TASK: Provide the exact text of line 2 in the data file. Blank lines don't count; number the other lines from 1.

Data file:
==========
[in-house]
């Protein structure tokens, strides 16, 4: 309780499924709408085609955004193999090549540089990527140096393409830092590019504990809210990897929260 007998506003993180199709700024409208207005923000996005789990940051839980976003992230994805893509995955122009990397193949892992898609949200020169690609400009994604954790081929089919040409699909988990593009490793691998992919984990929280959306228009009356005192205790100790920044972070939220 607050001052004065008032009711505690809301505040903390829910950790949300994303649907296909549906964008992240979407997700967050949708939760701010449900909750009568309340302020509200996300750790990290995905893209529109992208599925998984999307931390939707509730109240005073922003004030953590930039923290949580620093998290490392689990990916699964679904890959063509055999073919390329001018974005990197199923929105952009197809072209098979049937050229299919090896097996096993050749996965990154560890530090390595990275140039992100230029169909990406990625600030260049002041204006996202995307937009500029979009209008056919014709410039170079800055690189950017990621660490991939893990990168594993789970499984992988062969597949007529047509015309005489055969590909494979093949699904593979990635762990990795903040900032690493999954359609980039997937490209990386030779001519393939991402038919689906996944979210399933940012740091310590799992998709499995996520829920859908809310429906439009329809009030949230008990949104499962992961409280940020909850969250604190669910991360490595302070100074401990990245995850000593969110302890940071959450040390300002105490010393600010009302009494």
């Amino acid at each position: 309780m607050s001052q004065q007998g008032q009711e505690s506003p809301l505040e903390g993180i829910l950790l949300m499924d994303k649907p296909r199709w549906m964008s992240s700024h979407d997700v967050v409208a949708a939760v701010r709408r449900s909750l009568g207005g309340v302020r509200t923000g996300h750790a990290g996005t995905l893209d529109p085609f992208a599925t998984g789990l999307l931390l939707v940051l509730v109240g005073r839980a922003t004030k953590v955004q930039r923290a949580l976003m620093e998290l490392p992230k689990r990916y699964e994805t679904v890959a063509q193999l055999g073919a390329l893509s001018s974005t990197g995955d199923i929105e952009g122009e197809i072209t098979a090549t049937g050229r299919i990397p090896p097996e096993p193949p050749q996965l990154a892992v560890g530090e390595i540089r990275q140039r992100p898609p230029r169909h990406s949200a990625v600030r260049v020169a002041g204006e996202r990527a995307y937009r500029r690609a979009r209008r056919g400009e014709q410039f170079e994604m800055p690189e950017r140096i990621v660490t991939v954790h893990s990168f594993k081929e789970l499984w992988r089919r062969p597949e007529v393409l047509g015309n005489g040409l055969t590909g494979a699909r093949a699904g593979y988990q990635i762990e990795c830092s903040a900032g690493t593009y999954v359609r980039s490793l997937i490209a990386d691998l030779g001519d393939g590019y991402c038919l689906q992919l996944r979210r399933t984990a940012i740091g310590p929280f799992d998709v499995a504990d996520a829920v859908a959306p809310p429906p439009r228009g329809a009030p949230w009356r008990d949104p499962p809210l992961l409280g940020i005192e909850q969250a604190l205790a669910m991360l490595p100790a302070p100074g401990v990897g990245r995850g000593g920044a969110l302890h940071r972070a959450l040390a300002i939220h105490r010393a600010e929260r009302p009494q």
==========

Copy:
């Protein structure tokens, strides 16, 4: 309780499924709408085609955004193999090549540089990527140096393409830092590019504990809210990897929260 007998506003993180199709700024409208207005923000996005789990940051839980976003992230994805893509995955122009990397193949892992898609949200020169690609400009994604954790081929089919040409699909988990593009490793691998992919984990929280959306228009009356005192205790100790920044972070939220 607050001052004065008032009711505690809301505040903390829910950790949300994303649907296909549906964008992240979407997700967050949708939760701010449900909750009568309340302020509200996300750790990290995905893209529109992208599925998984999307931390939707509730109240005073922003004030953590930039923290949580620093998290490392689990990916699964679904890959063509055999073919390329001018974005990197199923929105952009197809072209098979049937050229299919090896097996096993050749996965990154560890530090390595990275140039992100230029169909990406990625600030260049002041204006996202995307937009500029979009209008056919014709410039170079800055690189950017990621660490991939893990990168594993789970499984992988062969597949007529047509015309005489055969590909494979093949699904593979990635762990990795903040900032690493999954359609980039997937490209990386030779001519393939991402038919689906996944979210399933940012740091310590799992998709499995996520829920859908809310429906439009329809009030949230008990949104499962992961409280940020909850969250604190669910991360490595302070100074401990990245995850000593969110302890940071959450040390300002105490010393600010009302009494």